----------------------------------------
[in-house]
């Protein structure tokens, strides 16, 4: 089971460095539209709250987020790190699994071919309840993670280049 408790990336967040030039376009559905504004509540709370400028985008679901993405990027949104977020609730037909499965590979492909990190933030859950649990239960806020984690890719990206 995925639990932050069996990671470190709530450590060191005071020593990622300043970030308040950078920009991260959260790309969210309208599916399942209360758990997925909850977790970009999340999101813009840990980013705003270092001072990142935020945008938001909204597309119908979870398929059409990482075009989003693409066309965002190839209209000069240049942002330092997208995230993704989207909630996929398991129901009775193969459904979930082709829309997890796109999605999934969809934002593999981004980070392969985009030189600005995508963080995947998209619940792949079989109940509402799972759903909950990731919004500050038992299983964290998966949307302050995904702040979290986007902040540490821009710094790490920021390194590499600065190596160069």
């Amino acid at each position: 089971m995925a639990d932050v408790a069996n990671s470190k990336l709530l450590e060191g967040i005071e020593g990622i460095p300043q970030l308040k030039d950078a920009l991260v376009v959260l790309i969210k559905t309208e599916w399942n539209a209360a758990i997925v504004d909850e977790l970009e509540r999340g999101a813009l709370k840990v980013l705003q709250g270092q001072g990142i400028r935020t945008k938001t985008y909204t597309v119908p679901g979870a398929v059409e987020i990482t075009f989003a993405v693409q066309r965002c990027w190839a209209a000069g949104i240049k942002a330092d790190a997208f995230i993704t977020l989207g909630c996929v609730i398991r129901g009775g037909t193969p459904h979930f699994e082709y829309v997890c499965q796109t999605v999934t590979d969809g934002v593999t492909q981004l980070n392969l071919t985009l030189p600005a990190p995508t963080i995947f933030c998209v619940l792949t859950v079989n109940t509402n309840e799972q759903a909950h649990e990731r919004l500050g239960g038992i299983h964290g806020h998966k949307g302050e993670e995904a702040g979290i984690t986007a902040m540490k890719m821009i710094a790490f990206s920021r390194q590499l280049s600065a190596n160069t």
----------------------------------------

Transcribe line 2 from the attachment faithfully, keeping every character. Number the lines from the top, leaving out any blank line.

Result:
């Protein structure tokens, strides 16, 4: 089971460095539209709250987020790190699994071919309840993670280049 408790990336967040030039376009559905504004509540709370400028985008679901993405990027949104977020609730037909499965590979492909990190933030859950649990239960806020984690890719990206 995925639990932050069996990671470190709530450590060191005071020593990622300043970030308040950078920009991260959260790309969210309208599916399942209360758990997925909850977790970009999340999101813009840990980013705003270092001072990142935020945008938001909204597309119908979870398929059409990482075009989003693409066309965002190839209209000069240049942002330092997208995230993704989207909630996929398991129901009775193969459904979930082709829309997890796109999605999934969809934002593999981004980070392969985009030189600005995508963080995947998209619940792949079989109940509402799972759903909950990731919004500050038992299983964290998966949307302050995904702040979290986007902040540490821009710094790490920021390194590499600065190596160069």